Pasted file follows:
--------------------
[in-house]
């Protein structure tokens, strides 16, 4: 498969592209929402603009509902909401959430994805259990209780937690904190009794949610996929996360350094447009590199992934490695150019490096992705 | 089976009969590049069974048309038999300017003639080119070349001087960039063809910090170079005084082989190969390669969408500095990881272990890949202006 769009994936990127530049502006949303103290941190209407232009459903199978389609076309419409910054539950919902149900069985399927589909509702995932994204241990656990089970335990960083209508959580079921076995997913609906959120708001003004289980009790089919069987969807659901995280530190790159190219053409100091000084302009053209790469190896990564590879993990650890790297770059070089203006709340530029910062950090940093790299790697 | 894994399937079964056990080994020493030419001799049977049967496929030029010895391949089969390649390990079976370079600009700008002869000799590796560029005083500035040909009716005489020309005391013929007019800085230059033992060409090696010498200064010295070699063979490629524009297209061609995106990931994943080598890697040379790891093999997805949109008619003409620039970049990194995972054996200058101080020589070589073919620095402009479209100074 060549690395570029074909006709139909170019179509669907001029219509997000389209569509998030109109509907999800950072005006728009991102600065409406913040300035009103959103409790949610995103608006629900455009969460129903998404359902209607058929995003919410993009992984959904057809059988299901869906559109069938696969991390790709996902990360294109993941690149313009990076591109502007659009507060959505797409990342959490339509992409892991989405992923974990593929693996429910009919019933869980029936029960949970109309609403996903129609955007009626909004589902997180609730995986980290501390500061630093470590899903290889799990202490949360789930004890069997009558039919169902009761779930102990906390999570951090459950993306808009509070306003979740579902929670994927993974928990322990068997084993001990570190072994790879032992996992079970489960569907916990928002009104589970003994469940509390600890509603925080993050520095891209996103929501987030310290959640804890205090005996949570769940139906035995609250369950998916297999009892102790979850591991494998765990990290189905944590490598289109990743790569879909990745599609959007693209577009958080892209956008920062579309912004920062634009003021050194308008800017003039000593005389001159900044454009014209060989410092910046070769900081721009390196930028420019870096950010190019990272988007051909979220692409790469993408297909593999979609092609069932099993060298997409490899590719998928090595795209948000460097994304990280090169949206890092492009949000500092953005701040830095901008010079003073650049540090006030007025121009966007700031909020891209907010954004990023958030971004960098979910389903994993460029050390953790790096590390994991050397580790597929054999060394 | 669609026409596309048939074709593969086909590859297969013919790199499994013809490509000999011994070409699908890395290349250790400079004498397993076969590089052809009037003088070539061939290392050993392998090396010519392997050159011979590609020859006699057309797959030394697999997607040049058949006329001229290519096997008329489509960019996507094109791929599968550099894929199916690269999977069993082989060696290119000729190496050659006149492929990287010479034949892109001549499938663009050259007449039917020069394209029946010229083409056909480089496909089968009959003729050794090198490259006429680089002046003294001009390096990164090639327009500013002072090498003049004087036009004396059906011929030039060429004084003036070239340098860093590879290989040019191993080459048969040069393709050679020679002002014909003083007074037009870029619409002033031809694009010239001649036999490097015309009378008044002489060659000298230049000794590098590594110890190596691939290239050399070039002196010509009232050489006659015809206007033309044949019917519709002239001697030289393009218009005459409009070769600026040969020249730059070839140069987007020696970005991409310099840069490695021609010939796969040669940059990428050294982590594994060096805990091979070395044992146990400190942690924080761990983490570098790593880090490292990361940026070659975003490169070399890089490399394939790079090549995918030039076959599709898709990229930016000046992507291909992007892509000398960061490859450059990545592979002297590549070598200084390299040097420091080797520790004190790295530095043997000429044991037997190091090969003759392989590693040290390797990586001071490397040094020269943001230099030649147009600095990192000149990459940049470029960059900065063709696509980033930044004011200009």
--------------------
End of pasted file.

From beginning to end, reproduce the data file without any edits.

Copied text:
[in-house]
């Protein structure tokens, strides 16, 4: 498969592209929402603009509902909401959430994805259990209780937690904190009794949610996929996360350094447009590199992934490695150019490096992705 | 089976009969590049069974048309038999300017003639080119070349001087960039063809910090170079005084082989190969390669969408500095990881272990890949202006 769009994936990127530049502006949303103290941190209407232009459903199978389609076309419409910054539950919902149900069985399927589909509702995932994204241990656990089970335990960083209508959580079921076995997913609906959120708001003004289980009790089919069987969807659901995280530190790159190219053409100091000084302009053209790469190896990564590879993990650890790297770059070089203006709340530029910062950090940093790299790697 | 894994399937079964056990080994020493030419001799049977049967496929030029010895391949089969390649390990079976370079600009700008002869000799590796560029005083500035040909009716005489020309005391013929007019800085230059033992060409090696010498200064010295070699063979490629524009297209061609995106990931994943080598890697040379790891093999997805949109008619003409620039970049990194995972054996200058101080020589070589073919620095402009479209100074 060549690395570029074909006709139909170019179509669907001029219509997000389209569509998030109109509907999800950072005006728009991102600065409406913040300035009103959103409790949610995103608006629900455009969460129903998404359902209607058929995003919410993009992984959904057809059988299901869906559109069938696969991390790709996902990360294109993941690149313009990076591109502007659009507060959505797409990342959490339509992409892991989405992923974990593929693996429910009919019933869980029936029960949970109309609403996903129609955007009626909004589902997180609730995986980290501390500061630093470590899903290889799990202490949360789930004890069997009558039919169902009761779930102990906390999570951090459950993306808009509070306003979740579902929670994927993974928990322990068997084993001990570190072994790879032992996992079970489960569907916990928002009104589970003994469940509390600890509603925080993050520095891209996103929501987030310290959640804890205090005996949570769940139906035995609250369950998916297999009892102790979850591991494998765990990290189905944590490598289109990743790569879909990745599609959007693209577009958080892209956008920062579309912004920062634009003021050194308008800017003039000593005389001159900044454009014209060989410092910046070769900081721009390196930028420019870096950010190019990272988007051909979220692409790469993408297909593999979609092609069932099993060298997409490899590719998928090595795209948000460097994304990280090169949206890092492009949000500092953005701040830095901008010079003073650049540090006030007025121009966007700031909020891209907010954004990023958030971004960098979910389903994993460029050390953790790096590390994991050397580790597929054999060394 | 669609026409596309048939074709593969086909590859297969013919790199499994013809490509000999011994070409699908890395290349250790400079004498397993076969590089052809009037003088070539061939290392050993392998090396010519392997050159011979590609020859006699057309797959030394697999997607040049058949006329001229290519096997008329489509960019996507094109791929599968550099894929199916690269999977069993082989060696290119000729190496050659006149492929990287010479034949892109001549499938663009050259007449039917020069394209029946010229083409056909480089496909089968009959003729050794090198490259006429680089002046003294001009390096990164090639327009500013002072090498003049004087036009004396059906011929030039060429004084003036070239340098860093590879290989040019191993080459048969040069393709050679020679002002014909003083007074037009870029619409002033031809694009010239001649036999490097015309009378008044002489060659000298230049000794590098590594110890190596691939290239050399070039002196010509009232050489006659015809206007033309044949019917519709002239001697030289393009218009005459409009070769600026040969020249730059070839140069987007020696970005991409310099840069490695021609010939796969040669940059990428050294982590594994060096805990091979070395044992146990400190942690924080761990983490570098790593880090490292990361940026070659975003490169070399890089490399394939790079090549995918030039076959599709898709990229930016000046992507291909992007892509000398960061490859450059990545592979002297590549070598200084390299040097420091080797520790004190790295530095043997000429044991037997190091090969003759392989590693040290390797990586001071490397040094020269943001230099030649147009600095990192000149990459940049470029960059900065063709696509980033930044004011200009």